When the Ontario government implemented auto insurance reforms on Sept. 1, 2010, the definition of “incurred expenses” changed. The amended definition of incurred expenses relates to goods and services such as housekeeping, caregiving and attendant care. The new definition says the insurer is required to pay for a claimant’s incurred expenses only if the service provider was rendering the services in the course of his or her regular occupation or, as in the example of family members providing the service, if the service provider sustained an economic loss as a result of providing the goods or services.

The service provider’s name, address and telephone number should appear on their invoices along with details of work done. I suggest you do reverse phone and address searches to find out the name and address of the person to whom the phone is registered. By doing so, you may discover a relative is trying to pass himself off as a professional housekeeper. In addition, do a Google map search to find the distance between the insured’s and the service provider’s homes, as well as the routes by car and public transit. This will give you potential areas of questioning when you do your interviews.

Before conducting an interview with a questionable service provider, I suggest you review the insured’s statement, the bills, assessments and other reports dealing with that issue. Also, find out how much the insurer has already paid for the services of that particular person. In a telephone interview with a questionable provider, you should ask key questions first, since they usually try to brush you off quickly. These questions might include:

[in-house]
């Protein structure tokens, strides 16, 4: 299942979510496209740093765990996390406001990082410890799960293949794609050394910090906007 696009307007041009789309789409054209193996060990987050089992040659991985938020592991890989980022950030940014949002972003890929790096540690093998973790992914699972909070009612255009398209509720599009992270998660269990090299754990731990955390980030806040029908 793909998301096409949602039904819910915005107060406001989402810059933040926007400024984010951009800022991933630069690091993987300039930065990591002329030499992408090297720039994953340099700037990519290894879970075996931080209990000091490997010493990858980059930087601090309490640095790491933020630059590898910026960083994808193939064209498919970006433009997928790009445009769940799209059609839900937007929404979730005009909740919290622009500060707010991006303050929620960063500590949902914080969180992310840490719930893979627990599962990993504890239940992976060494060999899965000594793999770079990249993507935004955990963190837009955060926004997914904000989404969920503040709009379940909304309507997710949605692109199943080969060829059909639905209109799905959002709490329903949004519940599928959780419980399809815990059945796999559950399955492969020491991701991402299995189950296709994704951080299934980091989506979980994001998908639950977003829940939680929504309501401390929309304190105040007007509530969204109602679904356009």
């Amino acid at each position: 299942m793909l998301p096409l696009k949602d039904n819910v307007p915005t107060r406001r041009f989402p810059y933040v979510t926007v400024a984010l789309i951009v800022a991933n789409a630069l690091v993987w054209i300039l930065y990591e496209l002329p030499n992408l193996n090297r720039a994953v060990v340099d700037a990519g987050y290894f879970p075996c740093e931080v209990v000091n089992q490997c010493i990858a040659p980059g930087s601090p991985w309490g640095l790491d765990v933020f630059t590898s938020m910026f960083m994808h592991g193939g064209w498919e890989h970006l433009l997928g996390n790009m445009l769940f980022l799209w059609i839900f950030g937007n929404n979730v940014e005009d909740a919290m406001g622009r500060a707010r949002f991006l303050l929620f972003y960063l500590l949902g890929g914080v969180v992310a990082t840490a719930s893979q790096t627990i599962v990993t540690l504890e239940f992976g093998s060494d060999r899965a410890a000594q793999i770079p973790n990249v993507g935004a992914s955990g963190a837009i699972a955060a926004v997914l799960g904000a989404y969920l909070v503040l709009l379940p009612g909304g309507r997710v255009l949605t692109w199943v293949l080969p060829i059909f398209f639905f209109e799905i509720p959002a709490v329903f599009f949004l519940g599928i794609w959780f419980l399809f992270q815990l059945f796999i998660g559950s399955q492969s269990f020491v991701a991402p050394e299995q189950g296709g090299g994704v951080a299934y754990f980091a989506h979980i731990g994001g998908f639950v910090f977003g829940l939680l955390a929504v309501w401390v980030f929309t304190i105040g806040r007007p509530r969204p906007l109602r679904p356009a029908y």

• What was the payment agreement?

• What has been paid to date in total? (Ask for an approximation or range if he or she cannot give you an exact figure.)

• How much is now owing to the service provider?

• Is the payment for services made by cheque, cash or direct deposit?

• Does the service provider keep any records of dates worked/times/duties/ payments/balance owing?

If you do a telephone interview with service providers who supply information suggesting the bills are not legitimate, you should ask to meet with them to review their records and take a statement. If they refuse, you can send a confirming letter stating what they told you. Ask for an opportunity to meet to take a statement, particularly if they disagree with the contents of your confirming letter. Depending on the information you have, you could deny the provider claim outright; you could also compile the discrepancies in a letter to the insured and ask the insured to provide a statutory declaration to clarify the issue.

In my experience, I have found many service providers have been paid much less than the insurer has already paid for alleged services, sometimes thousands of dollars less. The extra money is potentially going to the insured or being divvied up between the insureds and their legal representatives. This is fraud.


Insurers can do a number of things to help reduce fraud and fight organized crime.

Interview service providers, both during the claim and after it has closed and payments have been issued. Take note of legal representatives or service providers involved in fraudulent claims and provide this information to the Insurance Bureau of Canada’s investigative service division (IBC-ISD).

The Unfair or Deceptive Acts or Practices regulation deals with the failure to disclose a conflict of interest to the insured and the insurer. Without question, undisclosed conflicts lead to overtreatment and overbilling. They can also be an indicator of staged accidents and organized crime. If you see patterns of association between legal representatives, rehabilitation clinics, assessment companies, body shops and tow truck drivers, I suggest you write to all of them at the beginning of a claim and ask if there is any conflict of interest. Make sure you raise those letters at mediation, arbitration and trial. Also notify IBC-ISD of your letters and any responses.